Let's say your target customer has been hearing about your company for a few weeks now.
Friends have mentioned it in passing, they saw someone share your offer on Facebook, your product made an appearance on their feed, etc. Now they've decided that today's the day! They're finally going to check it out. They head to your website, and then...
Do they discover that your product is what they've been looking for all along and they just haven't been able to articulate their needs into words until now? Do they make a connection with your brand's personality and feel as if they've found their people? Or do they get confused, fiddle around with the menu for five seconds, then leave, frustrated because they've wasted their time yet again?
The difference between these user experiences comes down to two things: design and messaging.
Yes, you need an appealing web design and seamless UX. Your visitors need to know where to go, how to buy, and what's expected of them right out of the gate. But to turn that visitor into a customer, you need to build trust, rapport, and excitement. That's where good copywriting comes in.
Now, the word "copywriter" is a confusing word in and of itself.
It harks back to the days of the Don Draper types on Madison Avenue writing pithy slogans for Cheerios and Lucky Strike cigarettes while day-drinking heavy glasses of scotch. But unless you've been living under a rock, you know that the world Don Draper lived in no longer exists, and copywriting has changed right along with the times.
You need more than just a catchphrase to sell a product - you'll need to create an emotional experience that educates and inspires. That's why "copywriting" today basically means nothing more than persuasive writing, which is what we happen to specialize in.
Of course, you can try to do this on your own.
If you're building your first website, or this is your first MVP in your very first iteration, it may not make sense for your business to invest heavily in copywriting. And if you're currently working with early adopters, you may not know exactly what your brand or your messaging is yet. That's okay.
But when you're ready to "cross the chasm," and start appealing to bigger markets, you've got to take every advantage over your competitors that's available. And in our opinion, there's no better way to go after the big fish than to out-write them online.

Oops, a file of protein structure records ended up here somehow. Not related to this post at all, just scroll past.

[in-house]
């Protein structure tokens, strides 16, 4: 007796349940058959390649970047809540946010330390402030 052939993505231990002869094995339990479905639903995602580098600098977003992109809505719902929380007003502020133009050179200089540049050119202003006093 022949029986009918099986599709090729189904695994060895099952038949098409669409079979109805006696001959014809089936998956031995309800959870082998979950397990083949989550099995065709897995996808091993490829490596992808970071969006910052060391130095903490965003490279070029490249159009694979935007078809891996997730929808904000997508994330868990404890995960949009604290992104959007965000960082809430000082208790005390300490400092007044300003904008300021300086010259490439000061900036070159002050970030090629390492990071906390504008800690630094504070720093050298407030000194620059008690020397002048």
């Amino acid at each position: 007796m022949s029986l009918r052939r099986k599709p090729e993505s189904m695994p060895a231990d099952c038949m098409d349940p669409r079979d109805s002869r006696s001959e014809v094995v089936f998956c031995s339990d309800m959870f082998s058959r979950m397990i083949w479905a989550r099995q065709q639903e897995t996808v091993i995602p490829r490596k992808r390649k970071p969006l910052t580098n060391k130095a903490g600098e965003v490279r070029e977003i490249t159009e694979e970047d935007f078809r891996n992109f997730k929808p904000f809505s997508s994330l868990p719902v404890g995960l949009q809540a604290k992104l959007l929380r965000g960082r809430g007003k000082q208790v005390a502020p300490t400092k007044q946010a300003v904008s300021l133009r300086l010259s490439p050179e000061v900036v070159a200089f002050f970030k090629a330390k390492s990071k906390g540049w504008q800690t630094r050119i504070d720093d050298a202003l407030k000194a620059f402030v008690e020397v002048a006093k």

Interested in our past work?
We've worked on dozens of sites. Check out a few examples on our Portfolio.
What makes for great web content?
First, you need that human element.
Pretend you're talking about your business to someone at a cocktail party. You're not "friends" per se, but you probably share some common interests since you've ended up in the same room together. Make sure your website content treats them with respect, but is also confident enough to keep it business-casual. (No one wants to hear jargon at a cocktail party.)
Second, you should play to their highest intelligence.
No one likes to be talked down to. No one likes to be 'sold.' And no one's buying your claims that you're "changing the world" or "revolutionizing" something. Subjective claims can cause prospects to become skeptical almost immediately, especially if you're a newer business. Just talk to people on your site like you would a peer or colleague, focus on the benefits your product will provide, and assume that prospects don't need everything spelled out for them. Subtlety builds curiosity.
Finally, great web content shouldn't waste time.
What do visitors need to know? Your instincts might tell you to talk about all of the features and capabilities, but those aren't going to sell someone on your product, because it's difficult to relate to features over benefits. Instead of telling, try to show them a little more.
Give them examples of what their day-to-day would look like once they've started using your product or service. What are the benefits? That's really all people care about. Does it solve a problem I'm experiencing, and what sort of time and energy will I have to expend to use it?
In Short: Stick to the basics, keep it light and fun, and save the feature-heavy educational stuff for other materials like downloadable guides.
A Few Stats to Keep in Mind:
1) 38% of people will stop engaging with a website if the content/layout is unattractive. (Source: Adobe)
2) Once on a company's homepage, 86% of visitors want to see information about that company's products/services. (Source: HubSpot)
3) More than half (59%) would avoid doing business with a company who made obvious spelling or grammar mistakes. (Source: RealBusiness)
4) On average, 8 out of 10 people will read headline copy, but only 2 out of 10 will read the rest. (Source: Copyblogger)
5) Mobile devices now account for nearly 2 of every 3 minutes spent online. (Source: comScore)
Ready to be understood online?
"Amber and John are incredible to work with. The process of presenting their work and implementing the changes I wanted was flawless. More than anything else, I appreciated their perspective. I didn't quite know it at the time, but I truly needed this. They did their homework in assessing my market and my competition. There are hundreds of photographers out there, so the most valuable service Amber & John provided was setting my brand apart. I cannot recommend them highly enough. You won't regret making them a part of your marketing plan."
- Jason Brown, Founder of J Brown Photography